Assessment of different carbohydrates as exogenous carbon source in cultivation of cyanobacteria
- 661 Downloads
Glucose is the substrate most widely used as exogenous carbon source for heterotrophic cultivation of cyanobacteria. Due to limited information about the use of different carbohydrates as carbon sources to support cyanobacterial heterotrophic metabolism, the objective of this work was to evaluate different monosaccharides (arabinose, fructose, galactose, glucose, mannose and xylose), disaccharides (lactose, maltose, sucrose and trehalose) and polysaccharides (carboxymethylcellulose, cassava starch, Hi-maize®, maltodextrin Corn Globe 1805® and xylan) as exogenous carbon source for heterotrophic culture of cyanobacterium Phormidium sp. The batch cultivation using fructose as organic carbon source resulted in the highest (p < 0.05) cell biomass (5,540 mg/L) in parallel with the highest (p < 0.05) substrate yield coefficient (0.67 mgbiomass/mgfructose). Mannose was the carbon source with the highest (p < 0.05) substrate consumption rate (3,185.7 mg/L/day) and maltodextrin was the carbohydrate with major potential to produce biomass (1,072.8 mgbiomass/L/day) and lipids (160.8 mglipids/L/day). Qualitatively, the fatty acid profiles of the lipid extract from Phormidium sp. showed predominance of saturated chains for the cultures grown with most of the carbon sources, with the exception of the ones grown with xylose and maltodextrin.
KeywordsMicroalgae/cyanobacteria Heterotrophic metabolism Carbohydrates
Funding for this research was provided by São Paulo Research Foundation (FAPESP, Brazil).
- 3.Smith AJ (1982) In: Carr NG, Whitton BA (eds) Modes of cyanobacterial carbon metabolism. The biology of cyanobacteria. University of California Press, BerkeleyGoogle Scholar
- 4.Fay P (1983) The Blue–Greens (Cyanophyta–Cyanobacteria). In: Edward Arnold (ed) The Institute of Biology’s, Studies in Biology, no 160Google Scholar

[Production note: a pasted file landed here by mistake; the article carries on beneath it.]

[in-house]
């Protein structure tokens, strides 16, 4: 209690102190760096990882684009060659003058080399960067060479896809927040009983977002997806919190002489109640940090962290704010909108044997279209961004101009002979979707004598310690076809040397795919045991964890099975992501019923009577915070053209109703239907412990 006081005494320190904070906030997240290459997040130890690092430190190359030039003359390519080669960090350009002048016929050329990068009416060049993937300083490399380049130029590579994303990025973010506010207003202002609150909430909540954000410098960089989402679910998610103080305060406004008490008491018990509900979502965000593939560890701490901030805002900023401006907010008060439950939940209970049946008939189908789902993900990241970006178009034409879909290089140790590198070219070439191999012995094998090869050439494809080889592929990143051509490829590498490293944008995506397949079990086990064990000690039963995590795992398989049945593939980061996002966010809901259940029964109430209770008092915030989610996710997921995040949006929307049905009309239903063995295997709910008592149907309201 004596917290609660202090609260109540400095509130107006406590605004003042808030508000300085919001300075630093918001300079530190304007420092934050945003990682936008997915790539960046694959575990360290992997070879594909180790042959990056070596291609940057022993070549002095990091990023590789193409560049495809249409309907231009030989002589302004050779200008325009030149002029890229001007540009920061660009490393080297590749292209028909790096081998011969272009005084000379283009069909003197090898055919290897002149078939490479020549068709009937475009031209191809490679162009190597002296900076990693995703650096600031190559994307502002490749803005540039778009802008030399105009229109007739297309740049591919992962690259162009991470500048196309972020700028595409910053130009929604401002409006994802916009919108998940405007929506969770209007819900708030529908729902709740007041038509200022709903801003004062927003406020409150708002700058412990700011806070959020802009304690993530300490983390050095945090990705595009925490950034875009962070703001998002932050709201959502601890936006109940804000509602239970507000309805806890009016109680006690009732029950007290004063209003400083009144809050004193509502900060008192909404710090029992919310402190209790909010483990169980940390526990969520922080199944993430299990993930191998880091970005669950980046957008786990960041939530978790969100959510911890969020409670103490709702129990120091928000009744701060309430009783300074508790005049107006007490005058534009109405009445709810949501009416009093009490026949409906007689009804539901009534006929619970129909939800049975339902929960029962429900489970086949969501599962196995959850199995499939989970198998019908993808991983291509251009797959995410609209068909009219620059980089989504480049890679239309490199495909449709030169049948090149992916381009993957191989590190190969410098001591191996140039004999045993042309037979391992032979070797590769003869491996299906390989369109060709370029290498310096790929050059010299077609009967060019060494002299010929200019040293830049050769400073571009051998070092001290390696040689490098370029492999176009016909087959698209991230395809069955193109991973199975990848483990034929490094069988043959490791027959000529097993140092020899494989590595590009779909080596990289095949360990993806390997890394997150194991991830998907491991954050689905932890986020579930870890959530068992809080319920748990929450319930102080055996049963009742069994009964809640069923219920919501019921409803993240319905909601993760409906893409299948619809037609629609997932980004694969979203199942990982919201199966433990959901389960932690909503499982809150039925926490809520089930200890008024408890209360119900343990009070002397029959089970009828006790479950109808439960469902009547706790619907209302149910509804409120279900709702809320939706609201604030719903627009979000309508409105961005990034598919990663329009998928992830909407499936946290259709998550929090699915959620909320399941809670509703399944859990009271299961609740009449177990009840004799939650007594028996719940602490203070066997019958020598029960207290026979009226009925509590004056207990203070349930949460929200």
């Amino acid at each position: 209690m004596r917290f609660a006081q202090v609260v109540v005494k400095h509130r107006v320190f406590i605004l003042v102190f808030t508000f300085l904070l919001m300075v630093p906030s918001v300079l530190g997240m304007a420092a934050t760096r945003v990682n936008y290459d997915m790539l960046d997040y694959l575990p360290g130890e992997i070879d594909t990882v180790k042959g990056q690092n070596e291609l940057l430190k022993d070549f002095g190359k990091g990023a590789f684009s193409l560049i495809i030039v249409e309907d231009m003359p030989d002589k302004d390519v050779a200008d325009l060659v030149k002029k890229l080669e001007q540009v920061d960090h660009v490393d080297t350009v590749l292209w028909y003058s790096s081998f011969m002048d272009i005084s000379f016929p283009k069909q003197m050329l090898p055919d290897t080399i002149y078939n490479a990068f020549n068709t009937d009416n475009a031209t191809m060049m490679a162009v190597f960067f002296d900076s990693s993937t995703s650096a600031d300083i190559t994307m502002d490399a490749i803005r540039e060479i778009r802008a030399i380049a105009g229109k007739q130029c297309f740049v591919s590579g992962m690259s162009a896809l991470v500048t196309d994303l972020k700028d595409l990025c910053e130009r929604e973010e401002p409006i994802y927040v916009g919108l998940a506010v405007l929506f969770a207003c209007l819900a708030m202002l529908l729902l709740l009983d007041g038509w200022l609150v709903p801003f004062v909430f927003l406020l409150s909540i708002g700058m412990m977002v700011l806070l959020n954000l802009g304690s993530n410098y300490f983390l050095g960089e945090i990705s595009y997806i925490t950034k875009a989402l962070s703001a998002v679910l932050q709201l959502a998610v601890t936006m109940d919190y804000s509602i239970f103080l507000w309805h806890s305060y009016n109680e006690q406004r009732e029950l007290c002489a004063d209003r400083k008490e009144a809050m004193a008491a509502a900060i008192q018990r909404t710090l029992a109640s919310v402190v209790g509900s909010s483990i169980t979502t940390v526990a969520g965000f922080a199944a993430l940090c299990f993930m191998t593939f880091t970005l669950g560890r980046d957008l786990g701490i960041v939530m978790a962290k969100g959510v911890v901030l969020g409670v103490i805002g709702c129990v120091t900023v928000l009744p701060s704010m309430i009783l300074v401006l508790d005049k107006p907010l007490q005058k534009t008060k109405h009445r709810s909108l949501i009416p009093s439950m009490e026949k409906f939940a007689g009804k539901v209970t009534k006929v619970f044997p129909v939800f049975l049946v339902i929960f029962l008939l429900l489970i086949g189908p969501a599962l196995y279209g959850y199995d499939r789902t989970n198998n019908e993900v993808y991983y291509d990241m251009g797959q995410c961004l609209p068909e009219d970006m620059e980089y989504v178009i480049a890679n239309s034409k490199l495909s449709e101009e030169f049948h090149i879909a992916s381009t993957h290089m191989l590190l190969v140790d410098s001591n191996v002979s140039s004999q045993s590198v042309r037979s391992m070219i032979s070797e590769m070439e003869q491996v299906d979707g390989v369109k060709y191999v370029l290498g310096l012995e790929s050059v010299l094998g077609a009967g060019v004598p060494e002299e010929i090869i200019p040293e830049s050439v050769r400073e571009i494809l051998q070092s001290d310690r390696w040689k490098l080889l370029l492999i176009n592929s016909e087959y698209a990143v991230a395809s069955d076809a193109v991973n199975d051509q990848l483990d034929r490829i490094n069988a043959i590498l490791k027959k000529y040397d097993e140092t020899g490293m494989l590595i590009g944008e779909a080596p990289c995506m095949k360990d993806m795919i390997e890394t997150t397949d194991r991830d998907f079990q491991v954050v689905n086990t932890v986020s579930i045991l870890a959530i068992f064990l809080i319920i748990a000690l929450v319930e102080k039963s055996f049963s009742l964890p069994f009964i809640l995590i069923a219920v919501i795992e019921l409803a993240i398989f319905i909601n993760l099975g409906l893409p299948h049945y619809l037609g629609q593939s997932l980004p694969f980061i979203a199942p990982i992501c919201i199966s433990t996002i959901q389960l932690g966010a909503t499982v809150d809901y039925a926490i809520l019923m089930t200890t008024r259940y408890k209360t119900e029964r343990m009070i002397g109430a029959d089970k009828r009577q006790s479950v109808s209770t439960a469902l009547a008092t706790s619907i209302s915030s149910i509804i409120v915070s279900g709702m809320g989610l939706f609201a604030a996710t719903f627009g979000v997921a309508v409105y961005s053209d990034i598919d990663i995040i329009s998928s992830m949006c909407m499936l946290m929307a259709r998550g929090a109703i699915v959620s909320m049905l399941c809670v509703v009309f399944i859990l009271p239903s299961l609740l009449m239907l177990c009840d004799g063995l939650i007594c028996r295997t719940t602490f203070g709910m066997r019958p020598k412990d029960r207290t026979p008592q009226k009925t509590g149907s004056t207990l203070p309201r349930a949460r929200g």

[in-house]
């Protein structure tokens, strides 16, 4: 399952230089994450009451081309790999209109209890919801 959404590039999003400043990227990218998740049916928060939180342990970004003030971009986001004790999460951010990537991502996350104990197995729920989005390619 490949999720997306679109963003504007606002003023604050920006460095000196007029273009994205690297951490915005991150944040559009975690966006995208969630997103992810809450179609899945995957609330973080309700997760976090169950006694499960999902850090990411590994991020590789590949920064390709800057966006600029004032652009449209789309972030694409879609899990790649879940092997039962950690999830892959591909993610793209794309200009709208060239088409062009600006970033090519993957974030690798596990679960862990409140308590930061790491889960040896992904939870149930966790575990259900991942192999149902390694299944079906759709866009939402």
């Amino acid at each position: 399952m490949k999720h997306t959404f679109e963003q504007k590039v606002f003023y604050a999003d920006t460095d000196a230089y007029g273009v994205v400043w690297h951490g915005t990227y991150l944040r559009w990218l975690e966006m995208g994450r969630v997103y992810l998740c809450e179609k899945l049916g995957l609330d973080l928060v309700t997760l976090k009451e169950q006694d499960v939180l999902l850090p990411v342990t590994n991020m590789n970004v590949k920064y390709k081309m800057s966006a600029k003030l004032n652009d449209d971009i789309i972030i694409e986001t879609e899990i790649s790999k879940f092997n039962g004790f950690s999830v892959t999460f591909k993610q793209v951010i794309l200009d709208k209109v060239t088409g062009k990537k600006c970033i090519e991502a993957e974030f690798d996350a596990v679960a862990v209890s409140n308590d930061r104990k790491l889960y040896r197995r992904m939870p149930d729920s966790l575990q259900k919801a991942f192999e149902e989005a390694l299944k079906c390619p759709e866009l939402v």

- 6.Lee YK (2004) Algal nutrition. Heterotrophic carbon nutrition. In: Richmond A (ed) Handbook of microalgal culture. Biotechnology and applied phycology. Blackwell Publishing, OxfordGoogle Scholar
- 10.Guiry MD, Guiry, GM (2013) AlgaeBase. World-wide electronic publication, National University of Ireland, Galway. http://www.algaebase.org searched on October 2013
- 12.APHA, AWWA, WEF (2005) Standard methods for the examination of water and wastewater, 21st edn. Prot City Press, BaltimoreGoogle Scholar
- 14.Hartman L, Lago RCA (1976) A rapid determination of fatty acid methyl esters from lipids. Lab Prat 22:475–476Google Scholar
- 15.StatSoft, Inc. (2004) STATISTICA for Windows (Computer program manual). http://www.statsoftinc.com
- 19.Raboy B, Padan E (1978) Active transport of glucose and α-methylglucoside in the cyanobacterium Plectonema boryanum. J Biol Chem 253:3287–3291Google Scholar
- 22.Fuchs B, Suttner P, Sterner S, Wastlhuber R, Loos E (1994) Disproportionating transglycosylase (d-enzyme) in green algae and cyanobacteria. Partial purification and characterization. Zeitschrift für Naturforschung 49:163–170Google Scholar
- 25.Wood T (1885) The pentose phosphate pathway. Academic Press Inc, OrlandoGoogle Scholar
- 28.van den Hoek C, Mann DG, Jahns HM (1995) Algae—an introduction to phycology. Press Sindicate of the University of Cambridge, New YorkGoogle Scholar